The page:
I'm gonna try to keep this short, which for me is anything under 5000 words...
I grow weary of people claiming that certain products or techniques were invented recently, and that much adulation and praise must be heaped upon those who "invented" them. In reality, there is only so much that can be done while shooting or designing things that shoot. This leads to overlap, current or historical.
Take muzzle devices. The way some people tell it, the Battle Comp is the greatest thing ever. A few other companies came along and copied their design, and they all suck and the Battle Comp is the best.
Ignoring the fact that the BC pushes the muzzle down and is therefore not the greatest thing ever, it was predated by the KAC Triple Tap, which is a few years older. But if we look way back, we see that devices quite like the Battle Comp existed before anyone involved with that project was born - take the muzzle device of the German FG42, a WWII-era automatic rifle, for example.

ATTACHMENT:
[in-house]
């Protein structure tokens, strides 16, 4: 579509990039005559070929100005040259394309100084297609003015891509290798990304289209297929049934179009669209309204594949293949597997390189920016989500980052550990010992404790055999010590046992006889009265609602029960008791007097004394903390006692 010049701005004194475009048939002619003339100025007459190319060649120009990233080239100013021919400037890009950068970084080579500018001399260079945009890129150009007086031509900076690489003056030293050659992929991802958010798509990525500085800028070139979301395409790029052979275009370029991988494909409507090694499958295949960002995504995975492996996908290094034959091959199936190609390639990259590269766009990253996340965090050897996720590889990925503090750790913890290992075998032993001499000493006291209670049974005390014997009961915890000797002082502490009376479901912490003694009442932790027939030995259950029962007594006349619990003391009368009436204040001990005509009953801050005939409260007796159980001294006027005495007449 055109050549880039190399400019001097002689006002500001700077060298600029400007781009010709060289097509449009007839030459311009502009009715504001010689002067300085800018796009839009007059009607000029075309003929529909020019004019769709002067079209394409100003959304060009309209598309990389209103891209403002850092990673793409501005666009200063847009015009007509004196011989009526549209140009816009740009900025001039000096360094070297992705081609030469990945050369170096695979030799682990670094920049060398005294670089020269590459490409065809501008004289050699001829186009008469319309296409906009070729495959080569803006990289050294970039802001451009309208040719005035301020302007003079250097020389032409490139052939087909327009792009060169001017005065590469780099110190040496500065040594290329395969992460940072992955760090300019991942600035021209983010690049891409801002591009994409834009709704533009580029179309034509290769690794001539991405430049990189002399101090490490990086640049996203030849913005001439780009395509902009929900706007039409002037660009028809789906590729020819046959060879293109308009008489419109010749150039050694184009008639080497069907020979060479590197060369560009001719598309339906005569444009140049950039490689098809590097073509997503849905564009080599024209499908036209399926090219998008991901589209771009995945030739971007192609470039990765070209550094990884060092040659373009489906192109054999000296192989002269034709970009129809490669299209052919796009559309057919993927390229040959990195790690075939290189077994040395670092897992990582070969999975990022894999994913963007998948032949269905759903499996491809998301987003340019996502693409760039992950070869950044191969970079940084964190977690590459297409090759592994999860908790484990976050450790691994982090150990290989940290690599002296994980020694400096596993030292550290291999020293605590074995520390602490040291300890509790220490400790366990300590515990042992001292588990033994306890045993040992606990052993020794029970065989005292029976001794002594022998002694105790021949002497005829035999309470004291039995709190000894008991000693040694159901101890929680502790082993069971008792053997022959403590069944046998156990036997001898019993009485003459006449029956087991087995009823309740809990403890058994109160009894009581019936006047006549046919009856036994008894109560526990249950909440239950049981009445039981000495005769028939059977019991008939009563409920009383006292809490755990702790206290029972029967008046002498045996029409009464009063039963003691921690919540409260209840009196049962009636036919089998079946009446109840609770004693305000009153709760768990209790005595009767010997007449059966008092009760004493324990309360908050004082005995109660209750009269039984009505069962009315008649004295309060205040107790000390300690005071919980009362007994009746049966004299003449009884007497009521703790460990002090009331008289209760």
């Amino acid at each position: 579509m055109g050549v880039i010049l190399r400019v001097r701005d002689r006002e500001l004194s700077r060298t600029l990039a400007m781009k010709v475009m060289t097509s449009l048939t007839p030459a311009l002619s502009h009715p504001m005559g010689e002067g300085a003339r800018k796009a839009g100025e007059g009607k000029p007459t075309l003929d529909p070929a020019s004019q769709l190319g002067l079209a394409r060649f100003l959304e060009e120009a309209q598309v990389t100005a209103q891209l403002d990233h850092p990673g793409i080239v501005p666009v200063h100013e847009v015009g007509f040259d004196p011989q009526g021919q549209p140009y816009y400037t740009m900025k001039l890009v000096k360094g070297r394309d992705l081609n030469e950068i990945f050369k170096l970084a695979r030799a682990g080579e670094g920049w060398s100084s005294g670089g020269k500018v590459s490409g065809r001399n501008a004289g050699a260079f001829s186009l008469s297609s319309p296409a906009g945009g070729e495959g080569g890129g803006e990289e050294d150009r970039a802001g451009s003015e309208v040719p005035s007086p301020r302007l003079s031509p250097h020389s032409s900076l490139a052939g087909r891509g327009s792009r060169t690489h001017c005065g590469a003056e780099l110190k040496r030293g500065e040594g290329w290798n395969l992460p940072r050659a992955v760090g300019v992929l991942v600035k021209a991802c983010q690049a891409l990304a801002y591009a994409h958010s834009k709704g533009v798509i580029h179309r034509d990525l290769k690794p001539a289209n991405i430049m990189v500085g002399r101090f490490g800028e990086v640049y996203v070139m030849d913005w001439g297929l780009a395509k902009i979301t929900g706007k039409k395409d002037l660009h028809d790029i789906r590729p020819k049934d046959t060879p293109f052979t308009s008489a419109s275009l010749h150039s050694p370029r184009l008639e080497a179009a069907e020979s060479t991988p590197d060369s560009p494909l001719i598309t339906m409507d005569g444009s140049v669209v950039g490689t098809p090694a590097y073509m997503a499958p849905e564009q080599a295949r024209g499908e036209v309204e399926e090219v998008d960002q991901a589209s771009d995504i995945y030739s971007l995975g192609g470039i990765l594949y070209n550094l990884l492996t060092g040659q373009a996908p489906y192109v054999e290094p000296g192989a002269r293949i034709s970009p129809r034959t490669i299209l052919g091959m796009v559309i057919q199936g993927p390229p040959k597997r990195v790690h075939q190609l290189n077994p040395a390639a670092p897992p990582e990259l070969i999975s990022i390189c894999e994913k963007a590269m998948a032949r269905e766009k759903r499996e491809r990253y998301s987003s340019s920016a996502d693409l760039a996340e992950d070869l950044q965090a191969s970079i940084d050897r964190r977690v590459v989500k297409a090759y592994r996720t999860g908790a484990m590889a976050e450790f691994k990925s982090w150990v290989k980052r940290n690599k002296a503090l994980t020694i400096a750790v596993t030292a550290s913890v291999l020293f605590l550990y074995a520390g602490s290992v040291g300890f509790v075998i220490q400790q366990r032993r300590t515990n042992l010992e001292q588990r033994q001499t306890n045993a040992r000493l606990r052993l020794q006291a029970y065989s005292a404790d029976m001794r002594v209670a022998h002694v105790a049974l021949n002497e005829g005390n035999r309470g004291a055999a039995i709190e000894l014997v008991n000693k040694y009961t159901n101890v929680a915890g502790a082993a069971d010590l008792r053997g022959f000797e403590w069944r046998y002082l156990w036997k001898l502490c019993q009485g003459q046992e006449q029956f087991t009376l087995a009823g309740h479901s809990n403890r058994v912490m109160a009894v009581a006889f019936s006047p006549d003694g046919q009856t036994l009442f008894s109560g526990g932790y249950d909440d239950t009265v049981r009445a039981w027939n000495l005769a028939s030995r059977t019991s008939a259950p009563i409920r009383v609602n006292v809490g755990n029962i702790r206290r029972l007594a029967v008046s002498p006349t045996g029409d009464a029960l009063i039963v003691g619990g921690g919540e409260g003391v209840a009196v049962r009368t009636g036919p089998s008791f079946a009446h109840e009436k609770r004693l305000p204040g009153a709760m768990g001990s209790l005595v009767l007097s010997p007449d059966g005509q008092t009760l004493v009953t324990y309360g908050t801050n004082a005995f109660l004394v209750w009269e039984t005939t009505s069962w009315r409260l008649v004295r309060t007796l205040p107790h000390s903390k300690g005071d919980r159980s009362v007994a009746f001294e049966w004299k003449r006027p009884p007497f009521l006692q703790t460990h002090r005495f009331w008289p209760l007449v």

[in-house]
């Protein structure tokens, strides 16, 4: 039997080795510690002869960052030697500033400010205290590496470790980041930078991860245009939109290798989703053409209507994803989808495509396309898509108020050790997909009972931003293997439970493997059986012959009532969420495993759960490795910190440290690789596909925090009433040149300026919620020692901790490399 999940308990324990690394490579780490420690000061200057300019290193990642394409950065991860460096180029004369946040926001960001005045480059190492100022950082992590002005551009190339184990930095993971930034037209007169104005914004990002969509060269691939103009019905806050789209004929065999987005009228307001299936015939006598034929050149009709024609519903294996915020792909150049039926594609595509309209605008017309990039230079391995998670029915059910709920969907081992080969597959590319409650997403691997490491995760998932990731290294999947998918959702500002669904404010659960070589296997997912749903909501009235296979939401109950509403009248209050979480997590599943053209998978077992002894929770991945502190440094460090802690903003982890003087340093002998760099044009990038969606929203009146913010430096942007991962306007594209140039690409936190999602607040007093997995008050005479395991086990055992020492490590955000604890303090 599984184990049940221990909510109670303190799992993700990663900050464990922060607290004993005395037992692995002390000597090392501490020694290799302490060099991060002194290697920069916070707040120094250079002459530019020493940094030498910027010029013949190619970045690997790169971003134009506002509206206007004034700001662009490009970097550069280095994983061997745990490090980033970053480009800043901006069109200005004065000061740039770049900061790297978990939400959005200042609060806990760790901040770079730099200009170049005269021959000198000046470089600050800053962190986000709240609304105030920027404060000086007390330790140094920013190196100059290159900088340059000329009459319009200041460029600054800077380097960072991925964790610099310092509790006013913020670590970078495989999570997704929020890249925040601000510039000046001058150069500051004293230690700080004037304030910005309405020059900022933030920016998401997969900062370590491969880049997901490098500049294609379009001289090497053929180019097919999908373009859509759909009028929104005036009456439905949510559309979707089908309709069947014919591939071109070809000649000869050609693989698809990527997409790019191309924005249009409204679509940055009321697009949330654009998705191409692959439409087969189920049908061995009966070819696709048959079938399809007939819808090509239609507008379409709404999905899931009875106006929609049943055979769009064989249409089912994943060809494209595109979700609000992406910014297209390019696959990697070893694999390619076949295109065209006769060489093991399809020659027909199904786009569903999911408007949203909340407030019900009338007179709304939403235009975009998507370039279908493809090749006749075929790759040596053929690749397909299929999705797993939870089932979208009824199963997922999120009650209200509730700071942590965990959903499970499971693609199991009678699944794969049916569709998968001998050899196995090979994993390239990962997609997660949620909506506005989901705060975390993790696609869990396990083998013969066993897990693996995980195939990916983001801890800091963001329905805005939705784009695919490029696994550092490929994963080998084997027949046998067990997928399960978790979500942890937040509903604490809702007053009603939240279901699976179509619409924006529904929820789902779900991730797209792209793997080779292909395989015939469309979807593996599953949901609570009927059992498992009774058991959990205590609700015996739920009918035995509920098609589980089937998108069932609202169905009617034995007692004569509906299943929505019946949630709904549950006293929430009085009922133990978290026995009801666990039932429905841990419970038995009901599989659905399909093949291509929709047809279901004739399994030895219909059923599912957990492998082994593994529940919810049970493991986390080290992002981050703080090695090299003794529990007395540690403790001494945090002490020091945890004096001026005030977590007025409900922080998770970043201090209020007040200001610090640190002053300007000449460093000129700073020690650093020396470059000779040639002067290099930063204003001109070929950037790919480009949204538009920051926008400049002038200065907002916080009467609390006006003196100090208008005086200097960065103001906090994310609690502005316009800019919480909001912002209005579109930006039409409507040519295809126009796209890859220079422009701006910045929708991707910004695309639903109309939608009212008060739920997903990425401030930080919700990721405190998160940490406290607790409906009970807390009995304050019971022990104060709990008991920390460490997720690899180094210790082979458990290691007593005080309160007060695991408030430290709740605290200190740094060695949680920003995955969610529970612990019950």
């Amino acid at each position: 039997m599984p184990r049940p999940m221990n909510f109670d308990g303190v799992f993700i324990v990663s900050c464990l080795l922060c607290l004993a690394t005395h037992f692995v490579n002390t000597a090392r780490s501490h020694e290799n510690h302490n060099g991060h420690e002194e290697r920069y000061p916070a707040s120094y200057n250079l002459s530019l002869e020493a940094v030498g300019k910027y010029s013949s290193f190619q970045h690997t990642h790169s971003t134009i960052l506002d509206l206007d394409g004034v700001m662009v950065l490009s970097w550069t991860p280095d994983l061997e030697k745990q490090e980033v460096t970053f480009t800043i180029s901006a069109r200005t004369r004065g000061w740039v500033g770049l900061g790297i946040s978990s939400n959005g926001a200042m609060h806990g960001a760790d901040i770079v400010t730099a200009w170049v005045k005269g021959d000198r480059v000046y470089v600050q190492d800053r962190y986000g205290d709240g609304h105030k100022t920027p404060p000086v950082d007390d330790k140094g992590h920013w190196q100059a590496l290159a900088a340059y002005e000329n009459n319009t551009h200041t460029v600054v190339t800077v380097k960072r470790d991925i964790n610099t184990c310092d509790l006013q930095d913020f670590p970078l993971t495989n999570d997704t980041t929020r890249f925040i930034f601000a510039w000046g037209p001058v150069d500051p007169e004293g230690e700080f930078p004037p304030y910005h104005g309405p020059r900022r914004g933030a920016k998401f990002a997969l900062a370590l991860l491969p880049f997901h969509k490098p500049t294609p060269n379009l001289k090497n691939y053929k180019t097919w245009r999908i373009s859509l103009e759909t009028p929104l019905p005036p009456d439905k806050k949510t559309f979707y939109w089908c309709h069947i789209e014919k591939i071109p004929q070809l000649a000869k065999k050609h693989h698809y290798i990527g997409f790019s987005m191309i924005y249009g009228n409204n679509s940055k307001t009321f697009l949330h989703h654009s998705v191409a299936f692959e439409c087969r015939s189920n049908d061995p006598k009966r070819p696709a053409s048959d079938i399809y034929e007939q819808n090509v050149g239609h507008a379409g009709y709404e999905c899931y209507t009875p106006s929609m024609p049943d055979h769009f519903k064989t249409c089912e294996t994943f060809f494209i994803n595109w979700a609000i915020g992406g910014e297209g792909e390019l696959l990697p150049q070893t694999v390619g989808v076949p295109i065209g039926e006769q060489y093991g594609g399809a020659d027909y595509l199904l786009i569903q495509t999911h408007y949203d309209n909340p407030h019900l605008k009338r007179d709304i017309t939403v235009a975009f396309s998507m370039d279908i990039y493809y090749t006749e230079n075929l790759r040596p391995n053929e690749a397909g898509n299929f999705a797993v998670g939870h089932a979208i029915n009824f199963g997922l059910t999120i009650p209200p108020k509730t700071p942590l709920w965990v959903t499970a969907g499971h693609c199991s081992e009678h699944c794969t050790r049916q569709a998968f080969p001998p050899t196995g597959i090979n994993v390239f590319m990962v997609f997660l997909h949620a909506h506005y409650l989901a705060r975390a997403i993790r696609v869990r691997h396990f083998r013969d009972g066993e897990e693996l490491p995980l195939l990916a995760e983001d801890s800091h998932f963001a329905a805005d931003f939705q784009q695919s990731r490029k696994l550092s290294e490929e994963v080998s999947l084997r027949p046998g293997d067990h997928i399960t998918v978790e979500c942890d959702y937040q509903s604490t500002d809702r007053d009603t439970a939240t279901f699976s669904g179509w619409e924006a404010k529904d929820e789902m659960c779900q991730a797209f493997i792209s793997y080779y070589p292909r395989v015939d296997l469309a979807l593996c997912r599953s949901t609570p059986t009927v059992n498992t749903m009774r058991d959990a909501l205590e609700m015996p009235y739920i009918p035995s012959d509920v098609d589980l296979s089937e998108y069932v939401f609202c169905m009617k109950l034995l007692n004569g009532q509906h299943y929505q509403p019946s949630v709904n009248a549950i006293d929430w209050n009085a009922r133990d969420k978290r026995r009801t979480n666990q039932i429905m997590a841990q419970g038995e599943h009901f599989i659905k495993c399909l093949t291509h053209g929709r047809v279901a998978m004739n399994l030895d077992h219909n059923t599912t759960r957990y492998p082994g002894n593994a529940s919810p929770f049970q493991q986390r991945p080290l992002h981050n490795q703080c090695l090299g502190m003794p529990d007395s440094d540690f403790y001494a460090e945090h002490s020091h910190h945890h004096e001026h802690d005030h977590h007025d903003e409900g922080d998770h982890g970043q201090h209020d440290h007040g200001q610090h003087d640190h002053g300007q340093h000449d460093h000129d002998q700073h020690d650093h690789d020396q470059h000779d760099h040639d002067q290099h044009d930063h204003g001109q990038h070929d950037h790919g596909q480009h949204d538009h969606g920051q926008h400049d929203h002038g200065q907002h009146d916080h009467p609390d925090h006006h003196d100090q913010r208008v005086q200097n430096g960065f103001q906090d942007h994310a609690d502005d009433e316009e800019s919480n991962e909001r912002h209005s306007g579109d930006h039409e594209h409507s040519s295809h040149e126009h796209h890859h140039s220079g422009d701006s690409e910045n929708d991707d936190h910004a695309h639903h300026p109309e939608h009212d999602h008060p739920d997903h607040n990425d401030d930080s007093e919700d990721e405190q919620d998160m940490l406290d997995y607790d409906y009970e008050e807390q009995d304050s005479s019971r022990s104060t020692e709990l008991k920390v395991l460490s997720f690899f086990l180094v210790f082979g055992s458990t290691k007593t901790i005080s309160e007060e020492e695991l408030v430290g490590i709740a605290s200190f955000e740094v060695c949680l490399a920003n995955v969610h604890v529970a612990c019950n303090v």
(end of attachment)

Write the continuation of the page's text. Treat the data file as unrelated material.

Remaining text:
Or shooting techniques. I grow weary of people acting like Magpul Dynamics invented the "thumb over barrel" support hand method. I'm kicking myself for not saving the video I saw depicting an SF soldier in Vietnam shooting an M16 on full auto in Vietnam with a classic "thumb over handguard" shooting method, and doing very well at controlling the weapon, too. But here's an image from a WWII documentary about Iwo Jima. Not only does the Marine depicted have a "homemade" vertical grip attached to his Thompson, but he appears to be wrapping his thumb up and over the barrel (or at least forward along the barrel on the handguard).
I'm currently doing some testing with steel and brass cased .223 ammo - imagine my surprise when I found a 50 year old US military study about steel cased .223 that discussed several of the things I "discovered" in my testing.
Without historical knowledge or a frame of reference, any new discovery to us seems like an absolutely new discovery to everyone. While science has certainly moved us forward in some ways, that "new" product or technique may not really be all that new.